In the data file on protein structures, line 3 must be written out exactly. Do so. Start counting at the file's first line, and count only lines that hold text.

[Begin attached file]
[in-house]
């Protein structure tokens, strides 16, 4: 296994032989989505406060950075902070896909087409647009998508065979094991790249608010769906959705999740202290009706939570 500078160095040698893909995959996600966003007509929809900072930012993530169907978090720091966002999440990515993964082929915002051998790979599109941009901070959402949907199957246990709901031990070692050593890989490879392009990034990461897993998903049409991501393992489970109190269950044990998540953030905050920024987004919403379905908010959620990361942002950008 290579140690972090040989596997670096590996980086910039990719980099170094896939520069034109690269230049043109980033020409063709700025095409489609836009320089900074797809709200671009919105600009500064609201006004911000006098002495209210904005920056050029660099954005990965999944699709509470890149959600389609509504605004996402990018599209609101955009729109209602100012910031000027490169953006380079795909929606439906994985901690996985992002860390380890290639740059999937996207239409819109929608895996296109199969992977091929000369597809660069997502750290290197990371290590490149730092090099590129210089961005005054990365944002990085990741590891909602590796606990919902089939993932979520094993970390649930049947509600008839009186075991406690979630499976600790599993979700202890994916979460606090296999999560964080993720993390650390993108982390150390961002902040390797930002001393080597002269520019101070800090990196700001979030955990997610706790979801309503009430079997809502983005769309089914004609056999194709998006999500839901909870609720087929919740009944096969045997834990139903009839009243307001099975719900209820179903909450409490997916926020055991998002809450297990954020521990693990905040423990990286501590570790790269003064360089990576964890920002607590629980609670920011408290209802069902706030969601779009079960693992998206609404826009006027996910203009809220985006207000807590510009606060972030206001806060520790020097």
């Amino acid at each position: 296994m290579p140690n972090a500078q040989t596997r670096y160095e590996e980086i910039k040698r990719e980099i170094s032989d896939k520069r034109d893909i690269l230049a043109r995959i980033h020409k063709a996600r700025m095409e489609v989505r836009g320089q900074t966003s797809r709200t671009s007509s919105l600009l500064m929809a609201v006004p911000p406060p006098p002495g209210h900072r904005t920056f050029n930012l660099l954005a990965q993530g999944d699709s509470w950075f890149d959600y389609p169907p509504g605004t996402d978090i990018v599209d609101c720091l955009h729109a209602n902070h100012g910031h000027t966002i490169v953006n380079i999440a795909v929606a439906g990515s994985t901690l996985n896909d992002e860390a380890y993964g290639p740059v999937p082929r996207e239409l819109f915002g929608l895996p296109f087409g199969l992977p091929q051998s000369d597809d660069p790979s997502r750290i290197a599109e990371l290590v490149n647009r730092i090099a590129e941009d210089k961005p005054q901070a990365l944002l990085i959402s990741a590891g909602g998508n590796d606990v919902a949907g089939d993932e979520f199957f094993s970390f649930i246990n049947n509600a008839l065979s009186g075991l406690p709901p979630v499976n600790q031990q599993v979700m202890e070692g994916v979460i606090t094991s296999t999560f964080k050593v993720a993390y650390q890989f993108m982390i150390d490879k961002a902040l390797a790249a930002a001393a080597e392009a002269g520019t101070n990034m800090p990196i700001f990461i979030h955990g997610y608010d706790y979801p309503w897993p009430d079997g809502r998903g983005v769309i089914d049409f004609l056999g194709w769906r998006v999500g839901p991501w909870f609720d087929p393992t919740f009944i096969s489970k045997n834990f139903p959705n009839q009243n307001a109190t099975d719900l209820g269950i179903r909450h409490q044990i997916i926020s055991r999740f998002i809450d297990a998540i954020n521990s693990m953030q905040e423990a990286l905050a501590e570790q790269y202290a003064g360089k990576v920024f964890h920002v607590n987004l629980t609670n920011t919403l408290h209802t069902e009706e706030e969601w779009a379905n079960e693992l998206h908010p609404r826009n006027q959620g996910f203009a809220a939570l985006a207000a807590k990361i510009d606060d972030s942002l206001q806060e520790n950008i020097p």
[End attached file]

């Amino acid at each position: 296994m290579p140690n972090a500078q040989t596997r670096y160095e590996e980086i910039k040698r990719e980099i170094s032989d896939k520069r034109d893909i690269l230049a043109r995959i980033h020409k063709a996600r700025m095409e489609v989505r836009g320089q900074t966003s797809r709200t671009s007509s919105l600009l500064m929809a609201v006004p911000p406060p006098p002495g209210h900072r904005t920056f050029n930012l660099l954005a990965q993530g999944d699709s509470w950075f890149d959600y389609p169907p509504g605004t996402d978090i990018v599209d609101c720091l955009h729109a209602n902070h100012g910031h000027t966002i490169v953006n380079i999440a795909v929606a439906g990515s994985t901690l996985n896909d992002e860390a380890y993964g290639p740059v999937p082929r996207e239409l819109f915002g929608l895996p296109f087409g199969l992977p091929q051998s000369d597809d660069p790979s997502r750290i290197a599109e990371l290590v490149n647009r730092i090099a590129e941009d210089k961005p005054q901070a990365l944002l990085i959402s990741a590891g909602g998508n590796d606990v919902a949907g089939d993932e979520f199957f094993s970390f649930i246990n049947n509600a008839l065979s009186g075991l406690p709901p979630v499976n600790q031990q599993v979700m202890e070692g994916v979460i606090t094991s296999t999560f964080k050593v993720a993390y650390q890989f993108m982390i150390d490879k961002a902040l390797a790249a930002a001393a080597e392009a002269g520019t101070n990034m800090p990196i700001f990461i979030h955990g997610y608010d706790y979801p309503w897993p009430d079997g809502r998903g983005v769309i089914d049409f004609l056999g194709w769906r998006v999500g839901p991501w909870f609720d087929p393992t919740f009944i096969s489970k045997n834990f139903p959705n009839q009243n307001a109190t099975d719900l209820g269950i179903r909450h409490q044990i997916i926020s055991r999740f998002i809450d297990a998540i954020n521990s693990m953030q905040e423990a990286l905050a501590e570790q790269y202290a003064g360089k990576v920024f964890h920002v607590n987004l629980t609670n920011t919403l408290h209802t069902e009706e706030e969601w779009a379905n079960e693992l998206h908010p609404r826009n006027q959620g996910f203009a809220a939570l985006a207000a807590k990361i510009d606060d972030s942002l206001q806060e520790n950008i020097p």